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Team leadership: Motivate your team by being genuine

According to expert Pete Walen, team motivation stems not from sometimes phony motivational exercises, but rather from taking a real interest in the people on your team. Read this response for insight into how to win over team members through genuine and personal interest in their efforts.

I’m having a problem motivating my team. How should I motivate them?

Well, presumably, you're a team lead or manager. If you're a tester trying to motivate your teammates, I think that is fantastic. 

In either case, I’m not certain that there is a single thing that you can do to really motivate your team. By that, I mean that in my experience attempts at “team building exercises” or “bonding experiences” that are not genuinely felt, and welcomingly engaged in, typically don’t work. Frankly, no attempt that is not genuinely felt will motivate people. Likewise, I find most “awards” for outstanding performance typically don’t work either – they tend to de-motivate people as they often don’t ring true.

Perhaps that is the greatest thing you can do really motivate people: Be true. Flag waving “Follow Me Boys” works great in movies, and on occasion in some combat situations (but rarely in recent times).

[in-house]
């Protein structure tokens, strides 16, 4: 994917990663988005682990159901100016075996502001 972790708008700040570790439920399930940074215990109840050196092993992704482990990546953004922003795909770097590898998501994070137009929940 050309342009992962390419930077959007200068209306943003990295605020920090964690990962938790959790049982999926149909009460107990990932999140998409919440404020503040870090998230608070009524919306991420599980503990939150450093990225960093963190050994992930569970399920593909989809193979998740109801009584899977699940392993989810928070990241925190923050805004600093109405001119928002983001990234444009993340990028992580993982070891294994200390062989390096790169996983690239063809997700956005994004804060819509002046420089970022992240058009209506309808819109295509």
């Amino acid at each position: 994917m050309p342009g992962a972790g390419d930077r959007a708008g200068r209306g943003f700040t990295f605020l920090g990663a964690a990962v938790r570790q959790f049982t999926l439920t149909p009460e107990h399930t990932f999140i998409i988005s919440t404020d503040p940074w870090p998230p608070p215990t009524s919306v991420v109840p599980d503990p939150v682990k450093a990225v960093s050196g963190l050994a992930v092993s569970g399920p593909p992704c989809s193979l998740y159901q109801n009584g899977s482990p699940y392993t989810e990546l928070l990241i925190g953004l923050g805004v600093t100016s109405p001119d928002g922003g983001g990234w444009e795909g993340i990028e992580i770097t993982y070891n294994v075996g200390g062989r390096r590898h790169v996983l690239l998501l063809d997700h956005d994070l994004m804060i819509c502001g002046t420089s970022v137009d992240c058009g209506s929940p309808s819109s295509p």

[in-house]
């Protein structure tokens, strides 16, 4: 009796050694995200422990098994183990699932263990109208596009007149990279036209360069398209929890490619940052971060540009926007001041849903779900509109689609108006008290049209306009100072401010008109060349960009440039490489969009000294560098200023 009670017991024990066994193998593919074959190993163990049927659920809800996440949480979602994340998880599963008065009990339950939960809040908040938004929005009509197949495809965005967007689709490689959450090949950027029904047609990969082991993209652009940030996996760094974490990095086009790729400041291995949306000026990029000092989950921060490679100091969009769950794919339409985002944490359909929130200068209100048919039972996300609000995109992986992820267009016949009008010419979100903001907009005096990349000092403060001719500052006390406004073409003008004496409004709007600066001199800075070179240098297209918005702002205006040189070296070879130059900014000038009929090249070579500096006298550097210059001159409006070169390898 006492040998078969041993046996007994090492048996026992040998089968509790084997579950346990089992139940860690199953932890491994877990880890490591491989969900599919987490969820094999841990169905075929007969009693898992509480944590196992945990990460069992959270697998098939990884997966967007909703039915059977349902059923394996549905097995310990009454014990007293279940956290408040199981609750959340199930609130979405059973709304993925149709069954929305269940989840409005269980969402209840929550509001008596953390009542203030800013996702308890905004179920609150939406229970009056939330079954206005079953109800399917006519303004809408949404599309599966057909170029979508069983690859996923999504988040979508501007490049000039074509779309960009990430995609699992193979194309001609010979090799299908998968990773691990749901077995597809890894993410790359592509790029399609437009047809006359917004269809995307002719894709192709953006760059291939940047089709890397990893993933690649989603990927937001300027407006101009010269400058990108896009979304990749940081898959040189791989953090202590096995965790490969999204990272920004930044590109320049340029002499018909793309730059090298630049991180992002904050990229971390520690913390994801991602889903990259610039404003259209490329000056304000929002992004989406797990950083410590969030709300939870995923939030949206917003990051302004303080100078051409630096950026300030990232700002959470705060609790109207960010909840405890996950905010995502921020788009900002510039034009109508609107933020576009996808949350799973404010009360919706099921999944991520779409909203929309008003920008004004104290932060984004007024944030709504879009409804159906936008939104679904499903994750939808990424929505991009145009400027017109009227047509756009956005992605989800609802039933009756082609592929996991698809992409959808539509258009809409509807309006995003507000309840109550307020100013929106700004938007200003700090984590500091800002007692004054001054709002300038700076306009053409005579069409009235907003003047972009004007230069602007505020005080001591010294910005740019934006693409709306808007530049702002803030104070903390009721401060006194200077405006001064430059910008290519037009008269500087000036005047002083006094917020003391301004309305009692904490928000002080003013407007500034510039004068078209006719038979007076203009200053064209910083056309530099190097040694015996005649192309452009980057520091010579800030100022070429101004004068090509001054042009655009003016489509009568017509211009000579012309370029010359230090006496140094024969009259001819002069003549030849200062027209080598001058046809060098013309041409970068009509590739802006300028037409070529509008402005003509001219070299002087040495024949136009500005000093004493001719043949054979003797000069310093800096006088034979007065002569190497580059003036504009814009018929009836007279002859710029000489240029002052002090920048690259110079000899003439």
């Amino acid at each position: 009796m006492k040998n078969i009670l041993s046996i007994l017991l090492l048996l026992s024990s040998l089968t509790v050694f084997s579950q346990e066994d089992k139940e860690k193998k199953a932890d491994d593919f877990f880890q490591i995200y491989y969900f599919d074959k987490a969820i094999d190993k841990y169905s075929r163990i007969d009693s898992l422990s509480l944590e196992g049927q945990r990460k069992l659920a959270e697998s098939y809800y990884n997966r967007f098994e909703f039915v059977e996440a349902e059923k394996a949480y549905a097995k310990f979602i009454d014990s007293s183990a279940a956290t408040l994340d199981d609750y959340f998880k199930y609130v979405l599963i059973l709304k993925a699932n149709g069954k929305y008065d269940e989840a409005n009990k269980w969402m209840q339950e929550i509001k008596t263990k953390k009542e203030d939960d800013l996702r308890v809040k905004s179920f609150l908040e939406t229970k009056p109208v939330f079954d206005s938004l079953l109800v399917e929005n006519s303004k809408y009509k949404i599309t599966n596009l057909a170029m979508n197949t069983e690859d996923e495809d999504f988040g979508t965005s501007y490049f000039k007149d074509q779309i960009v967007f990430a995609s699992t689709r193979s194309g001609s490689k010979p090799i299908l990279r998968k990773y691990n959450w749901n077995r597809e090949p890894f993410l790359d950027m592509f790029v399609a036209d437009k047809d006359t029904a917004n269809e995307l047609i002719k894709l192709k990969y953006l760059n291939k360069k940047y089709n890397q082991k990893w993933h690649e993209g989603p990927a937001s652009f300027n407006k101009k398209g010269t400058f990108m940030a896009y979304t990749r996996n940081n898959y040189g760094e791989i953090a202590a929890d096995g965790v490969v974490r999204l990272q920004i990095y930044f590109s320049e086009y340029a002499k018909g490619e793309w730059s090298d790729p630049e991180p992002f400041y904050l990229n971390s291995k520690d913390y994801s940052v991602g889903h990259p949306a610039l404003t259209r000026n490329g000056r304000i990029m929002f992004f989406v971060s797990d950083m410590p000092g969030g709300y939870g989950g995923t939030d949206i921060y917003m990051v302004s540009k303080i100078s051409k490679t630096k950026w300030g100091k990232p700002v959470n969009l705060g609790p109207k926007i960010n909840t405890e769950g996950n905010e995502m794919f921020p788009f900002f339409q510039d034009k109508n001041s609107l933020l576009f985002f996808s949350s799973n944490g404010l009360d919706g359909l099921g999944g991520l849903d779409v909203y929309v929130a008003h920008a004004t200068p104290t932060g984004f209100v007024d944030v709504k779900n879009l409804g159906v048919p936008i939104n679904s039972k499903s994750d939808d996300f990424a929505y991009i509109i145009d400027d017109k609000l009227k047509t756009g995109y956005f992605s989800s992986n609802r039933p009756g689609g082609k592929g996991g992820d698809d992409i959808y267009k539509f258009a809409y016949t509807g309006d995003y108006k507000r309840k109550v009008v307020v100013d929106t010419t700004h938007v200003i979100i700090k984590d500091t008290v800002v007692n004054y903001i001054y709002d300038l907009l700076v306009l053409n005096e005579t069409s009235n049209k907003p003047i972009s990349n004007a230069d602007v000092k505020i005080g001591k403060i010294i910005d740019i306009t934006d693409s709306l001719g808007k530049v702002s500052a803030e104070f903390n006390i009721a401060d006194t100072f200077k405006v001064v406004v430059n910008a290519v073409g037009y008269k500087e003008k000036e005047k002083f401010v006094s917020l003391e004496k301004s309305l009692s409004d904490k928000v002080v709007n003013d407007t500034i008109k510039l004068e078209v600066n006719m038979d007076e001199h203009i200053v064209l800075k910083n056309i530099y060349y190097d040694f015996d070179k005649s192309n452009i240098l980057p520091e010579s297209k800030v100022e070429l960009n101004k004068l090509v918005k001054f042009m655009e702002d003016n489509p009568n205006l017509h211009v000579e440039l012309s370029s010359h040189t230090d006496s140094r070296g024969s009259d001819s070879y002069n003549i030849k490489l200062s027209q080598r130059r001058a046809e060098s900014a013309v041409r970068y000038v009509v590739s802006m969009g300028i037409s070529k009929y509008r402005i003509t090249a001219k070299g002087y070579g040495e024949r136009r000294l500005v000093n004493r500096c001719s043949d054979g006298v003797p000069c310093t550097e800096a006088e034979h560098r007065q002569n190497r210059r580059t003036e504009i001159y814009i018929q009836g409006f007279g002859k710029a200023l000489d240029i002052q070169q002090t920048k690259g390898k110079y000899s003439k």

Lead by example. Greet people when you see them. Smile. Yeah, all that touchy-feely stuff that seems phony. The thing is, doing it, and meaning it, can do more than forced “team building” exercises or calling everyone “Buddy.”

Work hard to help your teammates when they can use it, and when they actually are willing to be helped. Forcing help, like anything else, is painfully de-motivating. Instead, let them know that you are willing to help if they want it. This includes not just with work stuff but other things – like picking up lunch for the team when there is a deadline looming. Or, bring in bagels or donuts or some other treats as a surprise.

From what I have seen, genuine appreciation of good work, support and empathy when people are feeling frustrated will do more than any canned or pre-meditated “motivational exercises.”

 

This was first published in November 2011

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